Miles 3-4
The third mile was tough. The headwind continued and there was a sizable hill to run up, while continuing to dodge 5K walkers, and even those who were running, but then who would suddenly stop to walk. One guy who was running in front of me stopped dead in his tracks to look behind him for his daughter. Sigh. I felt myself losing some major steam, and the race started to get really hard. Mile 3 is supposed to feel really hard in a 10K, but this mile just took a lot of out me. I logged a 7:07, which I thought was pretty good, given the big hill. Mile 4 was a repeat of mile 1. The biggest challenge of this mile was the heat. I was running directly towards the sun, high in the sky, and I felt my energy level waning. Thankfully, there was a tailwind to help push me up the hill again, but I'd pay for it with a headwind later. I ran mile 4 in 7:02.

Miles 5-6
My goal was still attainable by the time I reached mile 5, but I was completely spent. I had zero energy left to fight through the headwind. I poured water over my head to keep cool, but it didn't do much good. I also had worn heavier socks (mistake) and my feet were burning up. Even though I was losing steam, I still managed to pass some runners during this mile, which was encouraging. I logged a 7:13. The sixth mile was pure torture. A woman whom I had passed earlier in the race passed me about halfway through the mile and I tried to keep up with her as best as I could. I even tried to draft off of her. "That's fine if you run ahead of me," I thought. "I'll just run directly behind you and draft." I knew my goal was slipping away from me, but I was mainly focused on just hanging on. That final hill was killer, as it always is, and I was happy to see that I didn't lose too much time going up it. I actually was slower at the beginning of the mile with the headwind than I was at the end of the mile, running up the hill with less of a headwind. That last mile was a 7:22, which is slower than my half marathon pace!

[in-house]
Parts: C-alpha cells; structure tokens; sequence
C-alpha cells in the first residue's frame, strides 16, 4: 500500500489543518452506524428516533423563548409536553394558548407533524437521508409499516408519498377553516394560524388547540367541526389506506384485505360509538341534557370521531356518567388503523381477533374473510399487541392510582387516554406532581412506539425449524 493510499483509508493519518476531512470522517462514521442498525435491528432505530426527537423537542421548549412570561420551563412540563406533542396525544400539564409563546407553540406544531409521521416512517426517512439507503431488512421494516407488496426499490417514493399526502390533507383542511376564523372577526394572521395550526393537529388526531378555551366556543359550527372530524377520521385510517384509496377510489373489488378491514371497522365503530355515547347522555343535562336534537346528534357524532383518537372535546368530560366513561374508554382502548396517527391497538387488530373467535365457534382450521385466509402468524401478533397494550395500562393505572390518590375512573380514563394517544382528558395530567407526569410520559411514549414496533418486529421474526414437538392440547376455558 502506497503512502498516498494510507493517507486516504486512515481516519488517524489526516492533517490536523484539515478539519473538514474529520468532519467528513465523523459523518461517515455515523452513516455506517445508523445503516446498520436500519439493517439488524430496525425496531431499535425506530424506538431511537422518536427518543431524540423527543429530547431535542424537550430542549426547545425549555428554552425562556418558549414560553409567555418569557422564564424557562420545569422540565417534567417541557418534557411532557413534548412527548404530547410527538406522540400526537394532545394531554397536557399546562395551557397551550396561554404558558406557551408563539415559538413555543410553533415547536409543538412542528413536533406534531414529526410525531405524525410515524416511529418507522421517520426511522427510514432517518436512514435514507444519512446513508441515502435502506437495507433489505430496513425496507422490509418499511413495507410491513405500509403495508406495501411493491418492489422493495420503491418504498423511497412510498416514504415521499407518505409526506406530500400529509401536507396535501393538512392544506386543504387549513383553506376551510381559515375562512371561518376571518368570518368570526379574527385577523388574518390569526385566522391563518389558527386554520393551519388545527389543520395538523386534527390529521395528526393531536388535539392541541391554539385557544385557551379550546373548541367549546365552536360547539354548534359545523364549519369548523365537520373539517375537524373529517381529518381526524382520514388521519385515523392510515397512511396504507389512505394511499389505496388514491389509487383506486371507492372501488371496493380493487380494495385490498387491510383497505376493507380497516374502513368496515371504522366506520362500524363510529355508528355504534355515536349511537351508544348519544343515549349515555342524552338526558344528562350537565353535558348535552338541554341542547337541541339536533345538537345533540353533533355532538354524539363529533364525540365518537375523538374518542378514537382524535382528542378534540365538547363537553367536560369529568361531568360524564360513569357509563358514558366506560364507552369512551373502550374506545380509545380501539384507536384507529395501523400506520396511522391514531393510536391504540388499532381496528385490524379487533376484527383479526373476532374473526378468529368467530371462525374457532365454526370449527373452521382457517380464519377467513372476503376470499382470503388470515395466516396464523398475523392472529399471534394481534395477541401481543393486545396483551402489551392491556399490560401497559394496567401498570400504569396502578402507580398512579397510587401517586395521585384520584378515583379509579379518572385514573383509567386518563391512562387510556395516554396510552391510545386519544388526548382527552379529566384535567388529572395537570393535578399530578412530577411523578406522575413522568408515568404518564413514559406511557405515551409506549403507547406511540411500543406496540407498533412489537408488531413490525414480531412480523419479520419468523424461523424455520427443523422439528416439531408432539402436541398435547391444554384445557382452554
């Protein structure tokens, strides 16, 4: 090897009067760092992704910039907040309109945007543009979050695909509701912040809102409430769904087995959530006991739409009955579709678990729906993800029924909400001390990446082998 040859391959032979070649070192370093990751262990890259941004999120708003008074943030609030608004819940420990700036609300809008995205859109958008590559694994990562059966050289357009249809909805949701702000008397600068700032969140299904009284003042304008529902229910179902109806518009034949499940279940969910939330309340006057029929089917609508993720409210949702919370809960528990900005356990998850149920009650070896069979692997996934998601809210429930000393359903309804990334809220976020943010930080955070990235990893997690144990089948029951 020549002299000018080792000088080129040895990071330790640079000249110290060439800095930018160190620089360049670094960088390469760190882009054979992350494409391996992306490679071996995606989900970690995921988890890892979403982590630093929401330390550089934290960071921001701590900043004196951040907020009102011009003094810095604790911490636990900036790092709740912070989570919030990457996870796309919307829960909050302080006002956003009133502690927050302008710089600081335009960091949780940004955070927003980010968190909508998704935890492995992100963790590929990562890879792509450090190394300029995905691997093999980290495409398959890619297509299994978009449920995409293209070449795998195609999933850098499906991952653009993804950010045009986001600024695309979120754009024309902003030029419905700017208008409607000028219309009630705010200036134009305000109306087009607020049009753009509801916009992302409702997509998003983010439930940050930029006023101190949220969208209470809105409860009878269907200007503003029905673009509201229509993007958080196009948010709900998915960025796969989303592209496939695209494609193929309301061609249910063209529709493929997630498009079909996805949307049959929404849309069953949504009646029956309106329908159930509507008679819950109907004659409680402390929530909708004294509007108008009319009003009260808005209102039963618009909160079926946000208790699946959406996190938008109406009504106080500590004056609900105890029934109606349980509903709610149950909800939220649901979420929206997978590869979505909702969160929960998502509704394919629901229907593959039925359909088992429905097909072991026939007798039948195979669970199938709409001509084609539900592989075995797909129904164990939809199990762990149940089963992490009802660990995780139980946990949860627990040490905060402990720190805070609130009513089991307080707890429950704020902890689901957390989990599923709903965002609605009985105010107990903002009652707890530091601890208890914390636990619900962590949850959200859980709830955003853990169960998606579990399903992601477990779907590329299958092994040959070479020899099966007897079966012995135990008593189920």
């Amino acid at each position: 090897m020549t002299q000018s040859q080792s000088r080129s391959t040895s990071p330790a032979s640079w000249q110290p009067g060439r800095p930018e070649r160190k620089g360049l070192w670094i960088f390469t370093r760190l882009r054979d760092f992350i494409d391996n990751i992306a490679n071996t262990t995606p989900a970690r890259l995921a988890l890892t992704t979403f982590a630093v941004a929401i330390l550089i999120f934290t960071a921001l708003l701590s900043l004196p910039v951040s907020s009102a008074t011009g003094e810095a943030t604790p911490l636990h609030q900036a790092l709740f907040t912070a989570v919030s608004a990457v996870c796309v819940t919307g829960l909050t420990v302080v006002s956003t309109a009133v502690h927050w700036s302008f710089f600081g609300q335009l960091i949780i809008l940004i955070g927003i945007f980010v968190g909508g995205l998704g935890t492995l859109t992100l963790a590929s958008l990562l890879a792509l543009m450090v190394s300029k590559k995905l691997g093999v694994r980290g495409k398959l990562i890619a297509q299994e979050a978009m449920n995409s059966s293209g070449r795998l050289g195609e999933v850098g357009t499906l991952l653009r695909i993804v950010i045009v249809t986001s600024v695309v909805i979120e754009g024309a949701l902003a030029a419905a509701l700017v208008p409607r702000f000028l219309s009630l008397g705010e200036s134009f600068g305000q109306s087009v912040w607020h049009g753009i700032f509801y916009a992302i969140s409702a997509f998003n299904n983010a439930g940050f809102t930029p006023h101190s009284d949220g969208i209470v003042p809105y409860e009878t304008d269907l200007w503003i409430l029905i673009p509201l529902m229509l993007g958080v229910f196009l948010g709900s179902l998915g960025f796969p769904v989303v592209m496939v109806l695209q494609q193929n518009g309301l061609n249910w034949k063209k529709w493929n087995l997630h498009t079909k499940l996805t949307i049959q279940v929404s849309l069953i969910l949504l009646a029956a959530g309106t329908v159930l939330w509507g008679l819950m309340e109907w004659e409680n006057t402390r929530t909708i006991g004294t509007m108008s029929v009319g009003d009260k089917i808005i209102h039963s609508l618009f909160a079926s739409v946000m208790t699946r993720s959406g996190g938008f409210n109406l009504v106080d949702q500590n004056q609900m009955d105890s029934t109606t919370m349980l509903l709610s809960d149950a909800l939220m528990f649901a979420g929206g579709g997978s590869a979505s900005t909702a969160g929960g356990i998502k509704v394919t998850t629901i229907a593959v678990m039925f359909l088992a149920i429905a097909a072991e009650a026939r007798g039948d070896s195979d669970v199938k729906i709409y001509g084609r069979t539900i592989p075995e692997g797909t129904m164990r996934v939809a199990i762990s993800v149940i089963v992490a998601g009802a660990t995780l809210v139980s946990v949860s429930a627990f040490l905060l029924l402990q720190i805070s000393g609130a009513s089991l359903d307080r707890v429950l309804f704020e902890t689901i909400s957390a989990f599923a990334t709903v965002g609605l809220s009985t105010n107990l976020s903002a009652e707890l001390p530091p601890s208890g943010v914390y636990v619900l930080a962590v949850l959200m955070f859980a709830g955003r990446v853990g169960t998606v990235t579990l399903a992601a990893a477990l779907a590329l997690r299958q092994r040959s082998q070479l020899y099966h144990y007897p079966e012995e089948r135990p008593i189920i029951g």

The Finish
Accepting my award- it got cloudy after I was done racing!
After the hill during mile 6 there were a few more turns to get to the finish line. Thankfully, everything was downhill for the last 0.27 miles. The woman in front of me made an incorrect turn, and I almost followed her, thinking it was time to turn. But I quickly realized she had made a mistake so I didn't follow her. People behind me were yelling "go straight." Once again, it really wasn't clear where you were supposed to turn, so some volunteers would have been nice to have at that point. The only reason I didn't follow her was because I had run the course so many times in the past, otherwise, I would have made the same mistake. I continued toward the finish line, and I ran through the confusing cones at a pace of 6:35.

My overall finish time was 44:18 for 6.27 miles, a Garmin pace of 7:05. I was the 4th overall female
finisher, and I won 1st place in my age group. I won a substantial gift certificate to Potomac River Running, which was nice.

I told Greg about the woman who made the wrong turn and I said I felt badly for her--and a little guilty for beating her because of it. But he reminded me that part of racing is knowing the course. It's about more than having physical ability, you also have to have "situational awareness" he said. He told me I beat her fair and square, which I guess is true. But I still feel badly that she made a wrong turn.

The Analysis
Even though I technically didn't meet my goal, I accomplished a lot!
  • I ran this race faster than last year by 1:09, and I think it was windier this year, and definitely hotter. 
  • I ran very close to my PR pace, on a hiller, hotter and "longer" course.
  • I experimented. I tried a new fuel and I tried going out at pace that was faster than my goal (but that felt sustainable), without being afraid to bonk. 
  • I avoided making a wrong turn because I knew the course well.
  • I won my age group and was the 4th overall female.
I don't have any photos of me actually racing because my personal photographer is now able to race himself! Greg finished in 45:50, which I think is amazing for spending 5 months of last year injured with a broken ankle. 

I definitely plan on running this race again next year-- at whatever time of day it may be! Happy New Year to my blog readers!